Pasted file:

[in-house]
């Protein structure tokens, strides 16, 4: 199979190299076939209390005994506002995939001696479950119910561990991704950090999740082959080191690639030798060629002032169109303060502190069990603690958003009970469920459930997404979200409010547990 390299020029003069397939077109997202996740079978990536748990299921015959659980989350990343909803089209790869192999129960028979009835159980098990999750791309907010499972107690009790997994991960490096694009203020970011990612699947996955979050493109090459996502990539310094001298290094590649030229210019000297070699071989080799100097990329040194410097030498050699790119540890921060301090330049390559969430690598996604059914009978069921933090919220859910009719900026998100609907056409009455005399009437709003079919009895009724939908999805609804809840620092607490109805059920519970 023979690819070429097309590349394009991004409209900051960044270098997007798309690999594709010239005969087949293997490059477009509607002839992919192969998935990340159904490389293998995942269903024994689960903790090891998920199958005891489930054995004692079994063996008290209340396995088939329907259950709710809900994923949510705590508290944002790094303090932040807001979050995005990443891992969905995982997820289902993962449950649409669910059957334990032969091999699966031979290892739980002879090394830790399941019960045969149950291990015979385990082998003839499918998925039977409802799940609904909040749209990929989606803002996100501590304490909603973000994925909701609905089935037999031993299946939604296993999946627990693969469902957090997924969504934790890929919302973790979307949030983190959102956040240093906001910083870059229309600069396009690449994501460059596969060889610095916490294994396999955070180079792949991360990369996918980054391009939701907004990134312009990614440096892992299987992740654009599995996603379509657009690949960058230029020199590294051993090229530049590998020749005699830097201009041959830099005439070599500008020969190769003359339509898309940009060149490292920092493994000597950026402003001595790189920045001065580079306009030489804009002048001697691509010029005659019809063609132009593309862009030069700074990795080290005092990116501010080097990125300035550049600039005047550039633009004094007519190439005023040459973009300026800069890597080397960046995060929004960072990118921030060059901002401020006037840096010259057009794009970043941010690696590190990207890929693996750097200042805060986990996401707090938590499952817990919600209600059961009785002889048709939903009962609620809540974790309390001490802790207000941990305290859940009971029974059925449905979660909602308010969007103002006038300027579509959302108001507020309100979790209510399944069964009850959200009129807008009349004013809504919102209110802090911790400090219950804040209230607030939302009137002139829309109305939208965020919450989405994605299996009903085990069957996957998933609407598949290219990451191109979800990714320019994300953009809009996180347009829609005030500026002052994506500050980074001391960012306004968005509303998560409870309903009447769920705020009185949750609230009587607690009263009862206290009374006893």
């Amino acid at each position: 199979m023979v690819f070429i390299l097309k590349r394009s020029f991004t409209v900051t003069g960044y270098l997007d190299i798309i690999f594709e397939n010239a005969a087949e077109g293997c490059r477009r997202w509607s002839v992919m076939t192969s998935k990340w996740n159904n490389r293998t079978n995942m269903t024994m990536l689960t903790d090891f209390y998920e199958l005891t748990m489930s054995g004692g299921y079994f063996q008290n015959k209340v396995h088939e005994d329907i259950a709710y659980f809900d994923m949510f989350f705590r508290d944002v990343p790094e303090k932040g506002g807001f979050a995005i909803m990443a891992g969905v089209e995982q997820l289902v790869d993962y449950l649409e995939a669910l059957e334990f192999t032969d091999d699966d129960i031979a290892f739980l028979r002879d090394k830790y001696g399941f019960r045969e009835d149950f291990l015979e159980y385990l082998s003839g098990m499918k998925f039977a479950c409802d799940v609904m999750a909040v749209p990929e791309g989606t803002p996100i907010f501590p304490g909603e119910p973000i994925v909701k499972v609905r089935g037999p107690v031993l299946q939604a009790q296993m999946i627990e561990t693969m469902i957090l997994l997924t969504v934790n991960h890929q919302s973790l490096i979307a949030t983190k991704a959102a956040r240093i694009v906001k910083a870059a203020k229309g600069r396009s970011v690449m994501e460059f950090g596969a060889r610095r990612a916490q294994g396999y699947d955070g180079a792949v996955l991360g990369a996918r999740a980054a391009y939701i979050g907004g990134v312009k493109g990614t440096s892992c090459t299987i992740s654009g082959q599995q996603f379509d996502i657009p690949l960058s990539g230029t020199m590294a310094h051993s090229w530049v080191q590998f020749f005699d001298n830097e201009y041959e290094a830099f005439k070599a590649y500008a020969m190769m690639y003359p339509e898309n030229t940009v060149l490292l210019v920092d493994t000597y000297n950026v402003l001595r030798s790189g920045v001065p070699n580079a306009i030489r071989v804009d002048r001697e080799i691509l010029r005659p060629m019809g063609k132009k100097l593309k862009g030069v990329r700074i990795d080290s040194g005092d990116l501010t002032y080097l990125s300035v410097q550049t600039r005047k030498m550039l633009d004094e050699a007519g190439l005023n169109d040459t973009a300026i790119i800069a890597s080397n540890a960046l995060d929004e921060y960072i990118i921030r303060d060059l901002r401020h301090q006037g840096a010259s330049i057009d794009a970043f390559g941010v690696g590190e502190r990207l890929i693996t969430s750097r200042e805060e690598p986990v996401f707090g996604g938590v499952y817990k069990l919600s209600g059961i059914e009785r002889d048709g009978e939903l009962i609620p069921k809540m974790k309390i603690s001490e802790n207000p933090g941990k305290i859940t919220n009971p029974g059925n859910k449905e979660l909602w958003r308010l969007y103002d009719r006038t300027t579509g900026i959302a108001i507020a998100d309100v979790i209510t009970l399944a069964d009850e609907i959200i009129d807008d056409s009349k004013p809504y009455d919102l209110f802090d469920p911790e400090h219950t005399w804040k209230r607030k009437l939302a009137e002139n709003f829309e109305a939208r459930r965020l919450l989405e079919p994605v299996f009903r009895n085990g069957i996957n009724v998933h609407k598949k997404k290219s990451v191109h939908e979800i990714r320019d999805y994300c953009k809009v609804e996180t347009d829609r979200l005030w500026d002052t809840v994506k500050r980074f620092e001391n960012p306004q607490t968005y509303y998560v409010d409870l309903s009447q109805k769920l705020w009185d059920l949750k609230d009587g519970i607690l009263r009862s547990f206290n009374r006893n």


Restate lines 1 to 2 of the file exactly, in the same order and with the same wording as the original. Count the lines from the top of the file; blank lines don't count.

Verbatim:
[in-house]
């Protein structure tokens, strides 16, 4: 199979190299076939209390005994506002995939001696479950119910561990991704950090999740082959080191690639030798060629002032169109303060502190069990603690958003009970469920459930997404979200409010547990 390299020029003069397939077109997202996740079978990536748990299921015959659980989350990343909803089209790869192999129960028979009835159980098990999750791309907010499972107690009790997994991960490096694009203020970011990612699947996955979050493109090459996502990539310094001298290094590649030229210019000297070699071989080799100097990329040194410097030498050699790119540890921060301090330049390559969430690598996604059914009978069921933090919220859910009719900026998100609907056409009455005399009437709003079919009895009724939908999805609804809840620092607490109805059920519970 023979690819070429097309590349394009991004409209900051960044270098997007798309690999594709010239005969087949293997490059477009509607002839992919192969998935990340159904490389293998995942269903024994689960903790090891998920199958005891489930054995004692079994063996008290209340396995088939329907259950709710809900994923949510705590508290944002790094303090932040807001979050995005990443891992969905995982997820289902993962449950649409669910059957334990032969091999699966031979290892739980002879090394830790399941019960045969149950291990015979385990082998003839499918998925039977409802799940609904909040749209990929989606803002996100501590304490909603973000994925909701609905089935037999031993299946939604296993999946627990693969469902957090997924969504934790890929919302973790979307949030983190959102956040240093906001910083870059229309600069396009690449994501460059596969060889610095916490294994396999955070180079792949991360990369996918980054391009939701907004990134312009990614440096892992299987992740654009599995996603379509657009690949960058230029020199590294051993090229530049590998020749005699830097201009041959830099005439070599500008020969190769003359339509898309940009060149490292920092493994000597950026402003001595790189920045001065580079306009030489804009002048001697691509010029005659019809063609132009593309862009030069700074990795080290005092990116501010080097990125300035550049600039005047550039633009004094007519190439005023040459973009300026800069890597080397960046995060929004960072990118921030060059901002401020006037840096010259057009794009970043941010690696590190990207890929693996750097200042805060986990996401707090938590499952817990919600209600059961009785002889048709939903009962609620809540974790309390001490802790207000941990305290859940009971029974059925449905979660909602308010969007103002006038300027579509959302108001507020309100979790209510399944069964009850959200009129807008009349004013809504919102209110802090911790400090219950804040209230607030939302009137002139829309109305939208965020919450989405994605299996009903085990069957996957998933609407598949290219990451191109979800990714320019994300953009809009996180347009829609005030500026002052994506500050980074001391960012306004968005509303998560409870309903009447769920705020009185949750609230009587607690009263009862206290009374006893």